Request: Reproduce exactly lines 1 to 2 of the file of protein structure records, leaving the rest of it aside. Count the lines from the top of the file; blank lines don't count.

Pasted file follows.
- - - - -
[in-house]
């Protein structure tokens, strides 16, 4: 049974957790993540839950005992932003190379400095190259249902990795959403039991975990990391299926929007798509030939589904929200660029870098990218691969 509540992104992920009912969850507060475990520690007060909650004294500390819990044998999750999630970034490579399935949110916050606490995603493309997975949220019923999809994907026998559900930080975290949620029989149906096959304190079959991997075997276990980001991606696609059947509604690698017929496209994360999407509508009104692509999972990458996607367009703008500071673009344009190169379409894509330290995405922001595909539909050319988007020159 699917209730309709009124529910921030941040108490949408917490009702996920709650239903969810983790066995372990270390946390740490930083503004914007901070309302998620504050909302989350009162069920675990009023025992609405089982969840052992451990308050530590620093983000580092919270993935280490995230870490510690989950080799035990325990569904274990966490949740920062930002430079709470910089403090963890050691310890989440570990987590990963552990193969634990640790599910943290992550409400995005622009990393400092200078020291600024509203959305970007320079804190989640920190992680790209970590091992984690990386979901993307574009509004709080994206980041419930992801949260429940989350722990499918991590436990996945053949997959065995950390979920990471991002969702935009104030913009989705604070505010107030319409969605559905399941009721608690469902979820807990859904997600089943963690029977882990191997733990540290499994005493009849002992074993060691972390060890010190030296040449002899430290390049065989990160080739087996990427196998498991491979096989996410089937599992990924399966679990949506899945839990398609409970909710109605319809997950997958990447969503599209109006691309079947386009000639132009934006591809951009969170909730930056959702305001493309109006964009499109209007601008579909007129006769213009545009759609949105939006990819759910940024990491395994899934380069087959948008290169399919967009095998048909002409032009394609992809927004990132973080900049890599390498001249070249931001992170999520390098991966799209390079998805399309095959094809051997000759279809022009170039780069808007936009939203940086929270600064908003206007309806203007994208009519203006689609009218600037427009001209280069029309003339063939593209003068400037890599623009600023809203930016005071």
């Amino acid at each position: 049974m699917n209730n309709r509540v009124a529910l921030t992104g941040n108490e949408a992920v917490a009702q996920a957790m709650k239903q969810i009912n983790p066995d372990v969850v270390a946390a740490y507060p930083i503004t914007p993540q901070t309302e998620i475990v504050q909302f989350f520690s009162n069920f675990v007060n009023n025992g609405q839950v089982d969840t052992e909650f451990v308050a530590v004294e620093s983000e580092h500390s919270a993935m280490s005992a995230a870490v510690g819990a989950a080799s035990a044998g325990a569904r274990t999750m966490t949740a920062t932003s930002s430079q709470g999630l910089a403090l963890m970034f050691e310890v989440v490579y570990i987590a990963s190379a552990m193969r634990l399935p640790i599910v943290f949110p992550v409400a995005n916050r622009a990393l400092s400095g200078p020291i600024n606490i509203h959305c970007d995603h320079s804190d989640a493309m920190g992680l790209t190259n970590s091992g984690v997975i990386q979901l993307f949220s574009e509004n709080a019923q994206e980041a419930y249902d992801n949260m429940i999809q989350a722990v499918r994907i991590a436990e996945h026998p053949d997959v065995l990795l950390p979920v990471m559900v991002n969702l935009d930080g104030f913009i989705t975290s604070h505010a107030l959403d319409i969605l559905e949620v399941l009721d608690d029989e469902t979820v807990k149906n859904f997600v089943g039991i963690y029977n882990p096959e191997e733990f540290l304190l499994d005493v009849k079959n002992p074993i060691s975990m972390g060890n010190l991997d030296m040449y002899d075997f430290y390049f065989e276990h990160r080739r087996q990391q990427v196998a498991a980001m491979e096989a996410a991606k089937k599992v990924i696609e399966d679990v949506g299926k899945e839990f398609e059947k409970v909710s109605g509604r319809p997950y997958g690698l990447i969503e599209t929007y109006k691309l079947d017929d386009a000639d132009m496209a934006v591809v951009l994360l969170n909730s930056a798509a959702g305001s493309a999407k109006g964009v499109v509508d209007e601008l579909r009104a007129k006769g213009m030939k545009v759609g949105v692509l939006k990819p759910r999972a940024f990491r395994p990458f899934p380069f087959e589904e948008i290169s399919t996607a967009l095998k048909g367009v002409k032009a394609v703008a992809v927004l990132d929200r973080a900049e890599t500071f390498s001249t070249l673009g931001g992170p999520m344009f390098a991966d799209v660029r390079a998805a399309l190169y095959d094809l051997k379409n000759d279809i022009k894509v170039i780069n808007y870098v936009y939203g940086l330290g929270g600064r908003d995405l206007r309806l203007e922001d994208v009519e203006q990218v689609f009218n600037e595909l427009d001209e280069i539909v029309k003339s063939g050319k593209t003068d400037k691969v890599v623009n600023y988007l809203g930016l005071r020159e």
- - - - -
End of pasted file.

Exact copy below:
[in-house]
């Protein structure tokens, strides 16, 4: 049974957790993540839950005992932003190379400095190259249902990795959403039991975990990391299926929007798509030939589904929200660029870098990218691969 509540992104992920009912969850507060475990520690007060909650004294500390819990044998999750999630970034490579399935949110916050606490995603493309997975949220019923999809994907026998559900930080975290949620029989149906096959304190079959991997075997276990980001991606696609059947509604690698017929496209994360999407509508009104692509999972990458996607367009703008500071673009344009190169379409894509330290995405922001595909539909050319988007020159 699917209730309709009124529910921030941040108490949408917490009702996920709650239903969810983790066995372990270390946390740490930083503004914007901070309302998620504050909302989350009162069920675990009023025992609405089982969840052992451990308050530590620093983000580092919270993935280490995230870490510690989950080799035990325990569904274990966490949740920062930002430079709470910089403090963890050691310890989440570990987590990963552990193969634990640790599910943290992550409400995005622009990393400092200078020291600024509203959305970007320079804190989640920190992680790209970590091992984690990386979901993307574009509004709080994206980041419930992801949260429940989350722990499918991590436990996945053949997959065995950390979920990471991002969702935009104030913009989705604070505010107030319409969605559905399941009721608690469902979820807990859904997600089943963690029977882990191997733990540290499994005493009849002992074993060691972390060890010190030296040449002899430290390049065989990160080739087996990427196998498991491979096989996410089937599992990924399966679990949506899945839990398609409970909710109605319809997950997958990447969503599209109006691309079947386009000639132009934006591809951009969170909730930056959702305001493309109006964009499109209007601008579909007129006769213009545009759609949105939006990819759910940024990491395994899934380069087959948008290169399919967009095998048909002409032009394609992809927004990132973080900049890599390498001249070249931001992170999520390098991966799209390079998805399309095959094809051997000759279809022009170039780069808007936009939203940086929270600064908003206007309806203007994208009519203006689609009218600037427009001209280069029309003339063939593209003068400037890599623009600023809203930016005071």